The name Teōtīhuacān was given by the Nahuatl-speaking Aztecs centuries after the fall of the city around 550 CE. The term has been glossed as "birthplace of the gods", or "place where gods were born", reflecting Nahua creation myths that were said to occur in Teotihuacan. Nahuatl scholar Thelma D. Sullivan interprets the name as "place of those who have the road of the gods." This is because the Aztecs believed that the gods created the universe at that site. The name is pronounced [te.oːtiːˈwakaːn] in Nahuatl, with the accent on the syllable wa. By normal Nahuatl orthographic conventions, a written accent would not appear in that position. Both this pronunciation and the Spanish pronunciation [te.otiwaˈkan] are used, and both spellings appear in this article.
The original name of the city is unknown, but it appears in hieroglyphic texts from the Maya region as puh, or "Place of Reeds". This suggests that, in the Maya civilization of the Classic period, Teotihuacan was understood as a Place of Reeds similar to other Postclassic Central Mexican settlements that took the name of Tollan, such as Tula-Hidalgo and Cholula.
This naming convention led to much confusion in the early 20th century, as scholars debated whether Teotihuacan or Tula-Hidalgo was the Tollan described by 16th-century chronicles. It now seems clear that Tollan may be understood as a generic Nahua term applied to any large settlement. In the Mesoamerican concept of urbanism, Tollan and other language equivalents serve as a metaphor, linking the bundles of reeds and rushes that formed part of the lacustrine environment of the Valley of Mexico and the large gathering of people in a city.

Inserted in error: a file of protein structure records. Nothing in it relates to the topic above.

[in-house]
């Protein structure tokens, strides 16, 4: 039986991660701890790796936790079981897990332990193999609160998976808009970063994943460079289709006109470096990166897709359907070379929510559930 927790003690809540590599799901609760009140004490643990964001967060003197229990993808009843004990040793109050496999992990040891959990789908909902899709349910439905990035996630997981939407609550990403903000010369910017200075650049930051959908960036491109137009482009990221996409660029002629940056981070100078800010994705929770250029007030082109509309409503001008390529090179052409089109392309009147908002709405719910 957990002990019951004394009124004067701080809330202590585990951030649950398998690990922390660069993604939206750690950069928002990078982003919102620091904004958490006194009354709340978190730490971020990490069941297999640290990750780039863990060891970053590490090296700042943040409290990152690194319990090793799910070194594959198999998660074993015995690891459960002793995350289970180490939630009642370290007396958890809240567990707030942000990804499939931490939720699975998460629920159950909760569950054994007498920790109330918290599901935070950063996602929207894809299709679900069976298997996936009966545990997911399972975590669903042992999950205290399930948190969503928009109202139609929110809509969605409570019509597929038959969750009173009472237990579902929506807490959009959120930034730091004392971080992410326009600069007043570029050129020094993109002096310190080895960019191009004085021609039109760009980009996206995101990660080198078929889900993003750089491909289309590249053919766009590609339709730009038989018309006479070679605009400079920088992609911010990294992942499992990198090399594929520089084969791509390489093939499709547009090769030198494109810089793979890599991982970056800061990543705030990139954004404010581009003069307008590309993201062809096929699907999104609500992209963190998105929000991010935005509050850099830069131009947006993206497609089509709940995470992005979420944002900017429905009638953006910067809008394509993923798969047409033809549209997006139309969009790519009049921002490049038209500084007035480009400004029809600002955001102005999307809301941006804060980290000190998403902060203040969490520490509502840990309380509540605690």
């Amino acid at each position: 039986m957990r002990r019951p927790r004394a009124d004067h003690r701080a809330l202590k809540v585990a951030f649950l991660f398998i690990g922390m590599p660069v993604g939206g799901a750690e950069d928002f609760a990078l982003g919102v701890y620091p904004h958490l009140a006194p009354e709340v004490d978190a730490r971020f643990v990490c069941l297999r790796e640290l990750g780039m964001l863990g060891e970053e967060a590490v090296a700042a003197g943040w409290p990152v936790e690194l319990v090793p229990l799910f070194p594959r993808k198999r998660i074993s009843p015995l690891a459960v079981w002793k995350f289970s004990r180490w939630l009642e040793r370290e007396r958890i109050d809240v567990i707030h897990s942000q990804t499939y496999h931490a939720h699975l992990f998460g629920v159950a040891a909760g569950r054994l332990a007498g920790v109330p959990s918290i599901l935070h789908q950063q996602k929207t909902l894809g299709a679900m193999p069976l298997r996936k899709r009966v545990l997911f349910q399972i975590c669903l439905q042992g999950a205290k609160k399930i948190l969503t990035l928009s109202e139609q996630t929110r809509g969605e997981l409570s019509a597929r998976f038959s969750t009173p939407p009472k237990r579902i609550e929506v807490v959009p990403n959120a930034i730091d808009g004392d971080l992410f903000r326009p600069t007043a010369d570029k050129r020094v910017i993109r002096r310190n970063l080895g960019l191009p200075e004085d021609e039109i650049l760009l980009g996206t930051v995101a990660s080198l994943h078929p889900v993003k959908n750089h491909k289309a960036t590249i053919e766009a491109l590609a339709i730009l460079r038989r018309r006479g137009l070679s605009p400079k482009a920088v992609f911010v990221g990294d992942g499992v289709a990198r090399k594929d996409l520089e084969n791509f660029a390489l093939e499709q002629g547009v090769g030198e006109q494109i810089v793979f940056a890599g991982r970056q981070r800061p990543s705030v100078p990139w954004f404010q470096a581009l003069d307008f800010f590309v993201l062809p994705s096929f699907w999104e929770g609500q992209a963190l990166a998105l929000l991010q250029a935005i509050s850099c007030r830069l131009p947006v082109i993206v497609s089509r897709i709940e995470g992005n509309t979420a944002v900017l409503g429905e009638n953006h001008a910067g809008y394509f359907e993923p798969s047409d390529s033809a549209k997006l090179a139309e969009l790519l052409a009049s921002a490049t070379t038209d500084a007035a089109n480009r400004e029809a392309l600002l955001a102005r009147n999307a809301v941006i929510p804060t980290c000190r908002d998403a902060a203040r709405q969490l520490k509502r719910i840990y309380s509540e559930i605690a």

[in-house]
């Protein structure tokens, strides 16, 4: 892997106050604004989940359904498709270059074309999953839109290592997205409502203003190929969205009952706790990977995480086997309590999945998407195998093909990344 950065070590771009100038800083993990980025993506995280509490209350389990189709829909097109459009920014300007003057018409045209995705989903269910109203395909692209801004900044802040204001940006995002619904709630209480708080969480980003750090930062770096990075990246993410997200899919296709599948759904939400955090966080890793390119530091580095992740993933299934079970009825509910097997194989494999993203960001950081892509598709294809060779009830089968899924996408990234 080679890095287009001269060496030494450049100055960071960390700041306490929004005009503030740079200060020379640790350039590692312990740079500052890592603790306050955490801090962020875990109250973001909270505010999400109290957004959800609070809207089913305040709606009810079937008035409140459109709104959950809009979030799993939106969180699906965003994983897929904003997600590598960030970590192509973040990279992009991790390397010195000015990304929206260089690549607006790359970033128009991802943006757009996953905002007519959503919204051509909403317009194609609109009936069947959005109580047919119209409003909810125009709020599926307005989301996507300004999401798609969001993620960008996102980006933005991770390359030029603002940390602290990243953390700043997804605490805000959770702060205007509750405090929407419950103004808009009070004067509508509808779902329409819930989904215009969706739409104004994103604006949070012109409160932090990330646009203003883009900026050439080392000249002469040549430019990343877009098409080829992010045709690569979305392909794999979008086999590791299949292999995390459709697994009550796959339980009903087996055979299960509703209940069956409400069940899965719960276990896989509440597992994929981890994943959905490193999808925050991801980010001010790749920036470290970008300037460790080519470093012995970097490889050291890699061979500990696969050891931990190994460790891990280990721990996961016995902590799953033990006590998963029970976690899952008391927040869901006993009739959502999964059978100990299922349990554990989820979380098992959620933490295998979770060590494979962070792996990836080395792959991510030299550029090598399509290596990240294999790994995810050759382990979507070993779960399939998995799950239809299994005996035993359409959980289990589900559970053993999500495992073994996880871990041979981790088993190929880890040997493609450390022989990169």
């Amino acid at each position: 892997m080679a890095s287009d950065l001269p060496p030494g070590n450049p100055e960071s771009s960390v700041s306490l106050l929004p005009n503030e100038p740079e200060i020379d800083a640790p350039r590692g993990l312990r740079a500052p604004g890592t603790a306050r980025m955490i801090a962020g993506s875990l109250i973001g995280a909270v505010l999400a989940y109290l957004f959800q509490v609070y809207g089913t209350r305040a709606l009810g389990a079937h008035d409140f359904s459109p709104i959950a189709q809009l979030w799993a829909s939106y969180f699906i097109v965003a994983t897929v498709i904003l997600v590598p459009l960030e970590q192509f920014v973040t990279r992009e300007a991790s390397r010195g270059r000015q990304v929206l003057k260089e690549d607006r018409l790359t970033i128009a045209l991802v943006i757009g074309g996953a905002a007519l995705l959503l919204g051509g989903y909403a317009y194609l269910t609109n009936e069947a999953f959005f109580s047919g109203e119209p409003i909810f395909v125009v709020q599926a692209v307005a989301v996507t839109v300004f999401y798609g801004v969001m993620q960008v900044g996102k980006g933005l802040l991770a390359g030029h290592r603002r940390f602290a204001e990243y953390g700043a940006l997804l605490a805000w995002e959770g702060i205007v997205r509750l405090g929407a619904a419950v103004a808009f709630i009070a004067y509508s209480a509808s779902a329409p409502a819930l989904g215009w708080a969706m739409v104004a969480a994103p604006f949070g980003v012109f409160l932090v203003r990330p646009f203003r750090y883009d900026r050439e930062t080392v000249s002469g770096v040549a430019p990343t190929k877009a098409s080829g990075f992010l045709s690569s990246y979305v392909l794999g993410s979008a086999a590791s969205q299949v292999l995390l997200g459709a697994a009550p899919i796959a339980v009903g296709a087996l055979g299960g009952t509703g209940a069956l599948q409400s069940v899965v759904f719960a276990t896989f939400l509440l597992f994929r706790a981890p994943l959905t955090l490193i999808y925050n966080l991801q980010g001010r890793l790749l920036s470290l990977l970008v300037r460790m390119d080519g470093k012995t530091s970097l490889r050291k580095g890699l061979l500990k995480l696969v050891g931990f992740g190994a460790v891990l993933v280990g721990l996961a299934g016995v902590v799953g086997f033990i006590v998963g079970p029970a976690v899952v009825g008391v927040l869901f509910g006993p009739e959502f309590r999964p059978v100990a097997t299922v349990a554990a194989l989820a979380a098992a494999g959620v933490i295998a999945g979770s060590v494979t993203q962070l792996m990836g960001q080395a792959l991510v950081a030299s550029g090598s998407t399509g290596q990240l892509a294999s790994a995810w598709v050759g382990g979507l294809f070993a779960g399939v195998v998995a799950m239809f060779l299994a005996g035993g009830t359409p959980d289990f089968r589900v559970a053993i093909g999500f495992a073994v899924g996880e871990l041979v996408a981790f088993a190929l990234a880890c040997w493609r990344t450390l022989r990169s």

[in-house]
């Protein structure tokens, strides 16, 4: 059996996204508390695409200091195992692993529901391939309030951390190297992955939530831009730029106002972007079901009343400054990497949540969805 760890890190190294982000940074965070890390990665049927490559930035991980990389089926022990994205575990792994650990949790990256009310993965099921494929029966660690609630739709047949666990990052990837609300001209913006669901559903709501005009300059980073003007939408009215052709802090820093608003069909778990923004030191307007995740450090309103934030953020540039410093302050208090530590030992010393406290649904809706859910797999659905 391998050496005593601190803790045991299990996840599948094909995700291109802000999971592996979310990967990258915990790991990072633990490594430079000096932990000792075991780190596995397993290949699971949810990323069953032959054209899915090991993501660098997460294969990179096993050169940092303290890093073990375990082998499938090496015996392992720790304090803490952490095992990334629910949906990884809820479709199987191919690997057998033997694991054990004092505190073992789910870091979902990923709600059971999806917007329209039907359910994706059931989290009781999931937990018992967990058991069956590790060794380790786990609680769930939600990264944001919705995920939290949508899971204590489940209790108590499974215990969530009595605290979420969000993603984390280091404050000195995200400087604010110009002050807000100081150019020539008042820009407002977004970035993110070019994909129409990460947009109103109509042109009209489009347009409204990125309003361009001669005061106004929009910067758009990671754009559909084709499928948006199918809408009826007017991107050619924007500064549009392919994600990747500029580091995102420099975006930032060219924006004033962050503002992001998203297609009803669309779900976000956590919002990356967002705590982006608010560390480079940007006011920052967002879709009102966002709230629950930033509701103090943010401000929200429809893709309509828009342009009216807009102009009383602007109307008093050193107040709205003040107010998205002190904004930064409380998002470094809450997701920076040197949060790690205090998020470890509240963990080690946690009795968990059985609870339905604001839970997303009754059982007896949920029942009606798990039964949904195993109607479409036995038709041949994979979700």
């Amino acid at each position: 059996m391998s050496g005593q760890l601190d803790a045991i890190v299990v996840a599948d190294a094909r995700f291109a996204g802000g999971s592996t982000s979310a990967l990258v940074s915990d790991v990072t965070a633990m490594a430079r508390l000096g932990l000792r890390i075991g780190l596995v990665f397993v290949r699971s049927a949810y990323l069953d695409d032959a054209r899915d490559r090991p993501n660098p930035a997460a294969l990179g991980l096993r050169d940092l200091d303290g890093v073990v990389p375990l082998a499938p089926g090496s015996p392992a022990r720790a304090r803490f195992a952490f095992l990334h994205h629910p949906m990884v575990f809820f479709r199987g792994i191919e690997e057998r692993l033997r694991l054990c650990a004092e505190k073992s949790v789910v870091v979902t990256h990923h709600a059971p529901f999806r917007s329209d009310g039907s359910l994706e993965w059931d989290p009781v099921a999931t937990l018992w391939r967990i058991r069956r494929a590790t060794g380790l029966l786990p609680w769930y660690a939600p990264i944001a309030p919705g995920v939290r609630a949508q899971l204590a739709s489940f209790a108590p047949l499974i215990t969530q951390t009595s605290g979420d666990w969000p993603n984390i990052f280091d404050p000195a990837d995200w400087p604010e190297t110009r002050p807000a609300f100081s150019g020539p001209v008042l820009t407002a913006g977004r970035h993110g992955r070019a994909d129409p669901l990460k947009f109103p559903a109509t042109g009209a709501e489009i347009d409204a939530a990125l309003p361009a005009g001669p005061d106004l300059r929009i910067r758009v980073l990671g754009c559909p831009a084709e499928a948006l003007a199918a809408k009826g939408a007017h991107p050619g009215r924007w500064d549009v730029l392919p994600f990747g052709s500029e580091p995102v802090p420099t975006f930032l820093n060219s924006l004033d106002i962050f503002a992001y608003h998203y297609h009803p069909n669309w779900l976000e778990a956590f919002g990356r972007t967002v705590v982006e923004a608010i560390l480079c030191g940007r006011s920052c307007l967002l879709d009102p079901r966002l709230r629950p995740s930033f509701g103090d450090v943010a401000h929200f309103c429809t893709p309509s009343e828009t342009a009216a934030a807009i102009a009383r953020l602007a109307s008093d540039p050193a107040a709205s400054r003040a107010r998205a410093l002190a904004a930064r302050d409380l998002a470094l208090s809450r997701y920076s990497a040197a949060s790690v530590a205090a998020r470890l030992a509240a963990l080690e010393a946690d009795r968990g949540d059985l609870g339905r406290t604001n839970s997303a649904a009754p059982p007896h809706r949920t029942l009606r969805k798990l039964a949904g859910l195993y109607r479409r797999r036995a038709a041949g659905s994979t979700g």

As of January 23, 2018 the name "Teotihuacan" has come under scrutiny by experts, who now feel that the site's name may have been changed by Spanish colonizers in the 16th century. Archeologist Veronica Ortega of the National Institute of Anthropology and History states that the city appears to have actually been named "Teohuacan", meaning "City of the Sun" rather than "City of the Gods", as the current name suggests.
The first human establishment in the area dates back to 600 BC, and until 200 BCE there were scattered small villages on the site of the future city of Teotihuacan. It is estimated that the total population of the Teotihuacan Valley during this time was approximately 6,000 inhabitants. During the period from 100 BC to 750 AD, Teotihuacan had evolved into a huge urban and administrative center with cultural influences throughout the broader Mesoamerica region.
The history of the city of Teotihuacan is distinguished by four consecutive periods, known as Teotihuacan I, II, III and IV.
Period I occurred between 200 - 1 BCE and marks the genesis of a real city. During this period, Teotihuacan began to grow into a city as farmers working on the hillside of the Teotihuacan Valley began to move down into the valley, coalescing around the abundant springs of Teotihuacan.